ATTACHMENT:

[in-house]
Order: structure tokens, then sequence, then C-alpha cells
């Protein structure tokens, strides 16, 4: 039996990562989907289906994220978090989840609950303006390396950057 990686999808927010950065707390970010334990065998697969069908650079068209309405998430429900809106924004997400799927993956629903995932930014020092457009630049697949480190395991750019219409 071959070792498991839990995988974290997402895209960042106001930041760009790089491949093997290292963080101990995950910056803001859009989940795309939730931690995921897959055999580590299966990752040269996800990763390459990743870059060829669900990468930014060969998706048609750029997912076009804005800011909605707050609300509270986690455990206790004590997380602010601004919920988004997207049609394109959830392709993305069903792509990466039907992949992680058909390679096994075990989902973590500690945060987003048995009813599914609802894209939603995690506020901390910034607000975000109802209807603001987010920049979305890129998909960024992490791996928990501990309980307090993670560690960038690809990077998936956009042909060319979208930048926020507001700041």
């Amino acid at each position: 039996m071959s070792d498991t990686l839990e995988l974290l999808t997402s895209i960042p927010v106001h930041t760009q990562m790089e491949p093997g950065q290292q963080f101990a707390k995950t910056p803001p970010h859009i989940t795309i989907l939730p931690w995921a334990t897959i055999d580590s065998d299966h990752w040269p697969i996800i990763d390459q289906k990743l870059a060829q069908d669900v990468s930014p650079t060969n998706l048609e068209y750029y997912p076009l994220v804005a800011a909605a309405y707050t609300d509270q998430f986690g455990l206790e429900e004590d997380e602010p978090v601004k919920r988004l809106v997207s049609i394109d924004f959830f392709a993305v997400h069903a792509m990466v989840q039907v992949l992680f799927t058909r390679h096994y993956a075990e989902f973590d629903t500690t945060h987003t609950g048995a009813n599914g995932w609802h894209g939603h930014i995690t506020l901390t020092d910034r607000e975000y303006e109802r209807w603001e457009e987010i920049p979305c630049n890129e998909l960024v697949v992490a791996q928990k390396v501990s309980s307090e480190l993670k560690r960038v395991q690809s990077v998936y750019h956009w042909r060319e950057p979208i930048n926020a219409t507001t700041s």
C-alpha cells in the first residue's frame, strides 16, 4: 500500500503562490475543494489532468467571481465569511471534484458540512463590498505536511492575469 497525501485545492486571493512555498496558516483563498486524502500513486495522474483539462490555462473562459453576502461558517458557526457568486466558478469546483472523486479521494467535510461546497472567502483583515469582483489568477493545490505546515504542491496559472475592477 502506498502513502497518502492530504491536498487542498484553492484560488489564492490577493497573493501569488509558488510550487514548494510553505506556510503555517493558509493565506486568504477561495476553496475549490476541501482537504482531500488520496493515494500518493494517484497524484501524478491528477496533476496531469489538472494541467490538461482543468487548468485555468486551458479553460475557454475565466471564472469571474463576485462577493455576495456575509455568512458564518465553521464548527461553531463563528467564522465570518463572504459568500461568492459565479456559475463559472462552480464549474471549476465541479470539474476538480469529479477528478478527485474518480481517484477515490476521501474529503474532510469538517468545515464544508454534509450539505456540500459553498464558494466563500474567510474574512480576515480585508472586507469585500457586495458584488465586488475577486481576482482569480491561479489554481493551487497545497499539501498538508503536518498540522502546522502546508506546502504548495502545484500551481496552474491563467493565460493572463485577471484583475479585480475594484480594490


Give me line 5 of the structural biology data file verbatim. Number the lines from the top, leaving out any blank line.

C-alpha cells in the first residue's frame, strides 16, 4: 500500500503562490475543494489532468467571481465569511471534484458540512463590498505536511492575469 497525501485545492486571493512555498496558516483563498486524502500513486495522474483539462490555462473562459453576502461558517458557526457568486466558478469546483472523486479521494467535510461546497472567502483583515469582483489568477493545490505546515504542491496559472475592477 502506498502513502497518502492530504491536498487542498484553492484560488489564492490577493497573493501569488509558488510550487514548494510553505506556510503555517493558509493565506486568504477561495476553496475549490476541501482537504482531500488520496493515494500518493494517484497524484501524478491528477496533476496531469489538472494541467490538461482543468487548468485555468486551458479553460475557454475565466471564472469571474463576485462577493455576495456575509455568512458564518465553521464548527461553531463563528467564522465570518463572504459568500461568492459565479456559475463559472462552480464549474471549476465541479470539474476538480469529479477528478478527485474518480481517484477515490476521501474529503474532510469538517468545515464544508454534509450539505456540500459553498464558494466563500474567510474574512480576515480585508472586507469585500457586495458584488465586488475577486481576482482569480491561479489554481493551487497545497499539501498538508503536518498540522502546522502546508506546502504548495502545484500551481496552474491563467493565460493572463485577471484583475479585480475594484480594490